Charles Villerot agrees that mental is an important issue he'll support with funding. 

"The mental health issues, if they can be identified and helped to be solved—you’re not going to solve all of them—but that goes all the way through homelessness, and in particular, as we saw as police officers, you saw, how many people you locked up there are strong mental health issues," he said. "And you wish you didn’t have to lock them up, but for what they did, they had to get locked up, but they still need the mental health work. I’m in agreement with funding all of that," he said, "because that’s going to help all of us as a society."

Mike McFall said that working to fix our broken mental health system in Michigan is one of the top priorities he's been campaigning on.

"We’re using our police department and judiciary to handle our mental health care crisis right now," he said, "which is what we should not be doing, because oftentimes people end up in worse situations...they may be charged with something, and now they're in the system, and now their problems are a lot worse. I’m in favor though, of not just helping people when they’re in times of crisis, but preventive care should always be available."

He said throwing money at the problem won't help until we also destigmatize mental health care so people are willing to seek it out. The approach has to be "multi-faceted" so people don't get labeled, and don’t feel embarrassed to talk about their mental health issues.

Councilwoman Price said she recognizes that mental heal is health care and, with many of her family members working in the field, she respects providers and the challenges they face. She's open to whatever can help expand access to mental health supports and encourage and more providers to embrace the field.

"As a parent of two kids who went through COVID-19, and now have mental health needs, as all of their peers do, it is very challenging to find the kinds of evaluations and supports they need access to because there’s just not enough supply to meet the demand. So, whatever we can do to help expand the early interventions, the consultations, and the access to ongoing preventive care, I’m in full support of." 

Rob Nobel said there are a lot of things that need to happen here.

"I agree with destigmatizing, but I also think that parents are in denial a lot about their kids' actions," he said. "They ignore it when they shouldn’t, and if they do realize it, I think there’s a financial aspect to it, especially after 'Obama Care' with the high deductibles that get a cheap premium, they just can’t afford it. One thing we need to do is work with the national insurers to waive deductibles on any mental health care, and take the financial aspect out of it.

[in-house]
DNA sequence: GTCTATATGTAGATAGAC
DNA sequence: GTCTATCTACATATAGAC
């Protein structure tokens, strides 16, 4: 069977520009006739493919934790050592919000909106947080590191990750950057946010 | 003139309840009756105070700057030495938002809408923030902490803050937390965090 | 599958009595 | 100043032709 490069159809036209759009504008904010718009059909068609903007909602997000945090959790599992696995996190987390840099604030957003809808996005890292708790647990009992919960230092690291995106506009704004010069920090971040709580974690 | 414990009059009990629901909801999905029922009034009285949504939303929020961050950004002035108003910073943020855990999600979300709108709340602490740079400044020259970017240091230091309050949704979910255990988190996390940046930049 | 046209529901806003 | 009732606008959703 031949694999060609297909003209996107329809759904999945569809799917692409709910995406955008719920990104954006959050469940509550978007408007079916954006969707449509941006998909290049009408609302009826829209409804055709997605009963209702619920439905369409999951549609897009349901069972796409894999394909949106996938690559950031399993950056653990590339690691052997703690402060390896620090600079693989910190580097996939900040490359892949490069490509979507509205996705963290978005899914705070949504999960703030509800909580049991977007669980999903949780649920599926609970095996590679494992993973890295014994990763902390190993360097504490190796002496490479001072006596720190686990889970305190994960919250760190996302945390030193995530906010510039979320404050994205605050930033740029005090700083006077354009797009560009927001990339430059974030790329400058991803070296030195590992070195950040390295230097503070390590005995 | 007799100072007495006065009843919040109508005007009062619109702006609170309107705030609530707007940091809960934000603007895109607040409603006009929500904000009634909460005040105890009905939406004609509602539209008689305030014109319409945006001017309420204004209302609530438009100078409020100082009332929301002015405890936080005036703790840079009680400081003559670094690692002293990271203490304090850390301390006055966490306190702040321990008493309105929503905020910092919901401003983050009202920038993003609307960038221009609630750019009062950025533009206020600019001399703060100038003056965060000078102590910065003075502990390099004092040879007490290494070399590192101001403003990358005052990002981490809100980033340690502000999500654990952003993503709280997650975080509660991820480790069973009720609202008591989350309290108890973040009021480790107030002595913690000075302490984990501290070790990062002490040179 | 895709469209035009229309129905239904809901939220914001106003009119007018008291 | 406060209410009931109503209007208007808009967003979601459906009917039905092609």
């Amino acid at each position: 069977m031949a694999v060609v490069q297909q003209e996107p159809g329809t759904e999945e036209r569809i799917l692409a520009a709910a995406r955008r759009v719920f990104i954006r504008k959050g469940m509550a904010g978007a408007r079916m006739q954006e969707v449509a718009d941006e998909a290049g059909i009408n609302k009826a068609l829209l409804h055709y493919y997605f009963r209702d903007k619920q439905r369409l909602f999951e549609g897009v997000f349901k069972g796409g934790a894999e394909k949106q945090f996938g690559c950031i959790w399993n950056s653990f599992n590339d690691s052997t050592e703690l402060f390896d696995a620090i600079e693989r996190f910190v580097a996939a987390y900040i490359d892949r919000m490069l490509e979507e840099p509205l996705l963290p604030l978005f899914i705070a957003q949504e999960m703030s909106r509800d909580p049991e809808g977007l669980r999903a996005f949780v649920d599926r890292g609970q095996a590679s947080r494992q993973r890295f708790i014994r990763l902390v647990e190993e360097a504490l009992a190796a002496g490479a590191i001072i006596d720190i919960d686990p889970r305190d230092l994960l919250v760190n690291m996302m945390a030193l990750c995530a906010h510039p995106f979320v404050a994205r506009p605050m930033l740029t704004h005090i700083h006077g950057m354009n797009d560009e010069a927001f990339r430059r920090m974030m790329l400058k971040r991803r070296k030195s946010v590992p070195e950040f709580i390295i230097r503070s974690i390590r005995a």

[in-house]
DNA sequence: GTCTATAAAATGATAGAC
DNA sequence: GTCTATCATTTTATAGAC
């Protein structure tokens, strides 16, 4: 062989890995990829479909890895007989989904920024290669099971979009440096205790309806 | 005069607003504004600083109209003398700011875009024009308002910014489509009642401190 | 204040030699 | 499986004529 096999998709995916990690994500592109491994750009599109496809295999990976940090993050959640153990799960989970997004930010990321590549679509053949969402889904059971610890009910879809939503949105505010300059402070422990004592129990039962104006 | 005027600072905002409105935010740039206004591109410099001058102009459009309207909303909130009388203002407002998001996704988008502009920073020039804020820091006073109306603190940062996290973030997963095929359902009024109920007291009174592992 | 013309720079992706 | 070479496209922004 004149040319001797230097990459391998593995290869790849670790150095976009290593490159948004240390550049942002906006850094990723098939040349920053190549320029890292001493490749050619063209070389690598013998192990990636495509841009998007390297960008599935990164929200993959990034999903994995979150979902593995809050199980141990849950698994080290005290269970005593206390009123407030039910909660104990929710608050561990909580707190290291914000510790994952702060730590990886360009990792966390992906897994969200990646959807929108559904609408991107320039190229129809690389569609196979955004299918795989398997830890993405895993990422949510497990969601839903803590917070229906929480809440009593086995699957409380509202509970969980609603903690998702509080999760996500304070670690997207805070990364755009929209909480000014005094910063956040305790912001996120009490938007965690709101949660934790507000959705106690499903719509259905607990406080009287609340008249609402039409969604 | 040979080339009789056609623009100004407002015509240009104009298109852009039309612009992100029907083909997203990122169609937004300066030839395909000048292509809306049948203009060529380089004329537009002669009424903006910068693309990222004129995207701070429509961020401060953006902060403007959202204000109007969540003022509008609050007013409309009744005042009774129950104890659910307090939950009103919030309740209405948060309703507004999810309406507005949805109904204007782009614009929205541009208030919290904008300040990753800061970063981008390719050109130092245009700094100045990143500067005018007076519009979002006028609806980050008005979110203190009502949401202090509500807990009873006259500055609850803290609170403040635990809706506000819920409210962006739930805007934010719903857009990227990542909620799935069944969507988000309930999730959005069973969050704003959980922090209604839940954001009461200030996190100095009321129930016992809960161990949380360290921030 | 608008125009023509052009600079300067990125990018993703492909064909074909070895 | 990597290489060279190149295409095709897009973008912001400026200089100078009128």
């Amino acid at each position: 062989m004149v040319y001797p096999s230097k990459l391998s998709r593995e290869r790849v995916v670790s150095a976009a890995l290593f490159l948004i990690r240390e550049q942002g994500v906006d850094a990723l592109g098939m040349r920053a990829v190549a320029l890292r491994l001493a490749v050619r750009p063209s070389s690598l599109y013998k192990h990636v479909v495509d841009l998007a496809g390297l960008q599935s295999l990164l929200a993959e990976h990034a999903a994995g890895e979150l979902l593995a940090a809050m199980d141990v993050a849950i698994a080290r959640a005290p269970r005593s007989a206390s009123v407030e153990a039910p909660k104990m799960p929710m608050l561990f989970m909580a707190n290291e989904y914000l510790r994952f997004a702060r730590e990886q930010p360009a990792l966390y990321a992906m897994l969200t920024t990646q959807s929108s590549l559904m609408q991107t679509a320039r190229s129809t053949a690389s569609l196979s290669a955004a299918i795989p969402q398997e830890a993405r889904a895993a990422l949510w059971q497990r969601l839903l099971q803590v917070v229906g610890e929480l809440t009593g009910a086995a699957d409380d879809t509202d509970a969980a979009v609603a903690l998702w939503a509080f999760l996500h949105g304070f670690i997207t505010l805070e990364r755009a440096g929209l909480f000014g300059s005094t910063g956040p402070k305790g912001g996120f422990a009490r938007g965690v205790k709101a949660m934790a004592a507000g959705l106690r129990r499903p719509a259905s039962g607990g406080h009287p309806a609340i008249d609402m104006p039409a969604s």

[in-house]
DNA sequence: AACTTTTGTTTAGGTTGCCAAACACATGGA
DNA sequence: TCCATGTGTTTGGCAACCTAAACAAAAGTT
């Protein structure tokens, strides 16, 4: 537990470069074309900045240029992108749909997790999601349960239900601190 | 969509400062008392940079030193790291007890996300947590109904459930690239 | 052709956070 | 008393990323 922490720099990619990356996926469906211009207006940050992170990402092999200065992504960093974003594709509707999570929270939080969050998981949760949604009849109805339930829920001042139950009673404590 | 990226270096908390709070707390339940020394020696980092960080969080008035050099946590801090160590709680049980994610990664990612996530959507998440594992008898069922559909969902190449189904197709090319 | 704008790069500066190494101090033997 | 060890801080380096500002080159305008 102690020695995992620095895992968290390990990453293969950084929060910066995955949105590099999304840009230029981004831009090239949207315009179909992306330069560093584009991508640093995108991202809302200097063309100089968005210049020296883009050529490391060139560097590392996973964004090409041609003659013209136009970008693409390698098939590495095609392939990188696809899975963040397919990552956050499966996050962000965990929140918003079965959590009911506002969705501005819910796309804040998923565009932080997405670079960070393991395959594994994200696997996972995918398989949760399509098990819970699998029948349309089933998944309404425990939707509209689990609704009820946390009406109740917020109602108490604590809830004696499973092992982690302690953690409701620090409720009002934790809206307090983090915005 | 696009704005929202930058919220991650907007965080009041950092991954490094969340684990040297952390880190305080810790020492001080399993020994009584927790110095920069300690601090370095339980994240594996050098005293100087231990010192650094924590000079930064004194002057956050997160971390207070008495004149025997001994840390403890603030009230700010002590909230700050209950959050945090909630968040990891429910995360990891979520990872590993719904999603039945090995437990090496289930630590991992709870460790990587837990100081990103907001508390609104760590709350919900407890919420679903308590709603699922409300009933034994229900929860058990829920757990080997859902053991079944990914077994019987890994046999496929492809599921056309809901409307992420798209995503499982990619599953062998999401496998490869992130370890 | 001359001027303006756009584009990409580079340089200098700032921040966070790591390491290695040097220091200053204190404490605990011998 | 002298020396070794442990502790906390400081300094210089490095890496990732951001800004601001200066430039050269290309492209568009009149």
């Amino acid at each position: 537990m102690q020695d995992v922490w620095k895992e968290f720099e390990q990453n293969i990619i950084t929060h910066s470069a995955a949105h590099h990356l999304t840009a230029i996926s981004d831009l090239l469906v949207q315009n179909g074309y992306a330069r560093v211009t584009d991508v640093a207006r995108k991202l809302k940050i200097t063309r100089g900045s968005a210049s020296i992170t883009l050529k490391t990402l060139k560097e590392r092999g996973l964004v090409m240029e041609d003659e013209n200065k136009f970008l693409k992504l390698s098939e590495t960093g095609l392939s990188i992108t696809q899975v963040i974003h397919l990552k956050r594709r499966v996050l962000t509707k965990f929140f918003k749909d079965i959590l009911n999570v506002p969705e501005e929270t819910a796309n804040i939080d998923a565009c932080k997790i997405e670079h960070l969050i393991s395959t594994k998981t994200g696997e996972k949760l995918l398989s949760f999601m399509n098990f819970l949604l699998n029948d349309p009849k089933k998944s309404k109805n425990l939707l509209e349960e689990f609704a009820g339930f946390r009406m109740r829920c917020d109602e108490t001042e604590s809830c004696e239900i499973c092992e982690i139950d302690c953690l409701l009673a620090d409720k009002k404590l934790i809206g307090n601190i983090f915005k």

He refers to House bill 6292, introduced in 2020 by Rep. Shane Hernandez R-Port Huron that 
authorized taxpayer-funded grants of up to $150,000 each to “recovery community organizations” that “support the costs of counselors, therapeutic staff, and recovery coaching staff at high schools” in response to drug abuse by students.  

" We need to look and see if we can expand something like that and put it into the mental health area and help the younger children," he said, "Cut it off in the beginning and it's just going to help us in the end."

Check out the rest of this series to learn how these candidates responded to more questions from parents around early child care and education. This community conversation has been edited for clarity and brevity. 

This entry is part of our Early Education Matters series, exploring the state of early education and childhood care in our region. Through the generous support of the Southeast Michigan Early Childhood Funders Collaborative (SEMI ECFC), we'll be reporting on what parents and providers are experiencing right now, what’s working and what’s not, and who is uncovering solutions.
 

Read more articles by Sarah Williams.

Sarah Williams is a freelance writer and photojournalist based in metro Detroit. Her work focuses on individuals and nonprofit organizations investing in their communities through arts and culture, holistic healthcare, education and neighborhood revitalization. Follow her on Instagram @sarahwilliamstoryteller